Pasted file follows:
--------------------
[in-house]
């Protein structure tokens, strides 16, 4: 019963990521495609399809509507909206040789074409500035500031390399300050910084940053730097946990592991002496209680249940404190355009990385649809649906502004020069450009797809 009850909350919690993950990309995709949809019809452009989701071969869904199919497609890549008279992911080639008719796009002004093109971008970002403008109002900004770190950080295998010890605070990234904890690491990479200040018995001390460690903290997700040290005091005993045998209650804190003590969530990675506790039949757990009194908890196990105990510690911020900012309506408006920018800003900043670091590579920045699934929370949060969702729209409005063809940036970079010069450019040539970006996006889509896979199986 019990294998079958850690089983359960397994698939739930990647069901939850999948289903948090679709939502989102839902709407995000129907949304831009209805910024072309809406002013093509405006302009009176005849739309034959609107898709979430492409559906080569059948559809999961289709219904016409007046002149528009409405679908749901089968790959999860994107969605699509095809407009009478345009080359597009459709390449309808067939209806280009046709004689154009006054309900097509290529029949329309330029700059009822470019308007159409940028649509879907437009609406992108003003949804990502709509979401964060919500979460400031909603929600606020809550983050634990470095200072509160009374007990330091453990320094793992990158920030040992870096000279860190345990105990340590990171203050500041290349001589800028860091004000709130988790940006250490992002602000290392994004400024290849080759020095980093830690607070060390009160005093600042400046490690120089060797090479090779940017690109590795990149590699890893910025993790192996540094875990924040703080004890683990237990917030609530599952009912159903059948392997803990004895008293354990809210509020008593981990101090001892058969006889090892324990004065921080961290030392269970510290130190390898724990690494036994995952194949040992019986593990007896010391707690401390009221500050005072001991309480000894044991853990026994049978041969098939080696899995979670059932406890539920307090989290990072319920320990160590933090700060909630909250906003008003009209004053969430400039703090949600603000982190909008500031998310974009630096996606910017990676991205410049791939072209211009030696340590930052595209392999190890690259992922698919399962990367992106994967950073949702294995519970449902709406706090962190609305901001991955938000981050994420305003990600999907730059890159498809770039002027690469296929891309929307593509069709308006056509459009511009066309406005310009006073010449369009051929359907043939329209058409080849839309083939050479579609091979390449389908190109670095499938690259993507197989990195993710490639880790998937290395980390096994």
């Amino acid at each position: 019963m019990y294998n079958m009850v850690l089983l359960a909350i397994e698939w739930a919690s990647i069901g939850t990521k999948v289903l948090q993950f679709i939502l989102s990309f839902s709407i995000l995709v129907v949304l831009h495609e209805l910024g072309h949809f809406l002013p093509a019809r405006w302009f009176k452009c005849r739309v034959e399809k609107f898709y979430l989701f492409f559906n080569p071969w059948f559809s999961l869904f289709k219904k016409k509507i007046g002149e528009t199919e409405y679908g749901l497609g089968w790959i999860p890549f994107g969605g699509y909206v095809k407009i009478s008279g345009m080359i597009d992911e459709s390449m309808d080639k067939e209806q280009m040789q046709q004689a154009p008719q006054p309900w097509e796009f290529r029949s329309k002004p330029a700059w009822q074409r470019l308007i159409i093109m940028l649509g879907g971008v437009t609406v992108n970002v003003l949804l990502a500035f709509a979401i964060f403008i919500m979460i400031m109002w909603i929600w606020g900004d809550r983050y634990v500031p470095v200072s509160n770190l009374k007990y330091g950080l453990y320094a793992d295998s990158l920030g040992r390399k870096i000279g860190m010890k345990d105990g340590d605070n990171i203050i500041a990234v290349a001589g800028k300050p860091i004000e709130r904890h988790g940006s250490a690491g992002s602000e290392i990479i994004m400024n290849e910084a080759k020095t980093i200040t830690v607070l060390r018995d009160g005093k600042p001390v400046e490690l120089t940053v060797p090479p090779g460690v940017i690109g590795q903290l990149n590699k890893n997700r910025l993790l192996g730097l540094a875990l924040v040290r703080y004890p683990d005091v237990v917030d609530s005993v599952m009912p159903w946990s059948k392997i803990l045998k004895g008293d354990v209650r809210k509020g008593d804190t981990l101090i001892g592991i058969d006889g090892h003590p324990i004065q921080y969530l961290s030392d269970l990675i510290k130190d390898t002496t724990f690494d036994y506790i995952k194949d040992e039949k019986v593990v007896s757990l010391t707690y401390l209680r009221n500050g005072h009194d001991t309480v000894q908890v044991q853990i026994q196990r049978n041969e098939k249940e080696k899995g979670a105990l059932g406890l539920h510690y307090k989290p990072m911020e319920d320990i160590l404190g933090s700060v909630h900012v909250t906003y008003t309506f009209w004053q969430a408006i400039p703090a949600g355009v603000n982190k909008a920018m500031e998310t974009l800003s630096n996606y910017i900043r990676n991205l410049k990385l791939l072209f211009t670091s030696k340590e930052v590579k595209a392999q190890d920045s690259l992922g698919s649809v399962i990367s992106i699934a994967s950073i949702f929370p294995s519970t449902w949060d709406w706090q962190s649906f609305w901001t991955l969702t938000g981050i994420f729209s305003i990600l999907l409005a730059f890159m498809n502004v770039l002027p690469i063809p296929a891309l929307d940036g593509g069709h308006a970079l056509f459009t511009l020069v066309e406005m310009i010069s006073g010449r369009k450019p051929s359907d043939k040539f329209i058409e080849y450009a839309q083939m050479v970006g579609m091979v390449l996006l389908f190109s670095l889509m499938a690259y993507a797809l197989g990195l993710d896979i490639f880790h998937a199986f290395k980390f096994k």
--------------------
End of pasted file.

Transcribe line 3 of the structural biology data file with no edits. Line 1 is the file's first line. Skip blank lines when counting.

């Amino acid at each position: 019963m019990y294998n079958m009850v850690l089983l359960a909350i397994e698939w739930a919690s990647i069901g939850t990521k999948v289903l948090q993950f679709i939502l989102s990309f839902s709407i995000l995709v129907v949304l831009h495609e209805l910024g072309h949809f809406l002013p093509a019809r405006w302009f009176k452009c005849r739309v034959e399809k609107f898709y979430l989701f492409f559906n080569p071969w059948f559809s999961l869904f289709k219904k016409k509507i007046g002149e528009t199919e409405y679908g749901l497609g089968w790959i999860p890549f994107g969605g699509y909206v095809k407009i009478s008279g345009m080359i597009d992911e459709s390449m309808d080639k067939e209806q280009m040789q046709q004689a154009p008719q006054p309900w097509e796009f290529r029949s329309k002004p330029a700059w009822q074409r470019l308007i159409i093109m940028l649509g879907g971008v437009t609406v992108n970002v003003l949804l990502a500035f709509a979401i964060f403008i919500m979460i400031m109002w909603i929600w606020g900004d809550r983050y634990v500031p470095v200072s509160n770190l009374k007990y330091g950080l453990y320094a793992d295998s990158l920030g040992r390399k870096i000279g860190m010890k345990d105990g340590d605070n990171i203050i500041a990234v290349a001589g800028k300050p860091i004000e709130r904890h988790g940006s250490a690491g992002s602000e290392i990479i994004m400024n290849e910084a080759k020095t980093i200040t830690v607070l060390r018995d009160g005093k600042p001390v400046e490690l120089t940053v060797p090479p090779g460690v940017i690109g590795q903290l990149n590699k890893n997700r910025l993790l192996g730097l540094a875990l924040v040290r703080y004890p683990d005091v237990v917030d609530s005993v599952m009912p159903w946990s059948k392997i803990l045998k004895g008293d354990v209650r809210k509020g008593d804190t981990l101090i001892g592991i058969d006889g090892h003590p324990i004065q921080y969530l961290s030392d269970l990675i510290k130190d390898t002496t724990f690494d036994y506790i995952k194949d040992e039949k019986v593990v007896s757990l010391t707690y401390l209680r009221n500050g005072h009194d001991t309480v000894q908890v044991q853990i026994q196990r049978n041969e098939k249940e080696k899995g979670a105990l059932g406890l539920h510690y307090k989290p990072m911020e319920d320990i160590l404190g933090s700060v909630h900012v909250t906003y008003t309506f009209w004053q969430a408006i400039p703090a949600g355009v603000n982190k909008a920018m500031e998310t974009l800003s630096n996606y910017i900043r990676n991205l410049k990385l791939l072209f211009t670091s030696k340590e930052v590579k595209a392999q190890d920045s690259l992922g698919s649809v399962i990367s992106i699934a994967s950073i949702f929370p294995s519970t449902w949060d709406w706090q962190s649906f609305w901001t991955l969702t938000g981050i994420f729209s305003i990600l999907l409005a730059f890159m498809n502004v770039l002027p690469i063809p296929a891309l929307d940036g593509g069709h308006a970079l056509f459009t511009l020069v066309e406005m310009i010069s006073g010449r369009k450019p051929s359907d043939k040539f329209i058409e080849y450009a839309q083939m050479v970006g579609m091979v390449l996006l389908f190109s670095l889509m499938a690259y993507a797809l197989g990195l993710d896979i490639f880790h998937a199986f290395k980390f096994k």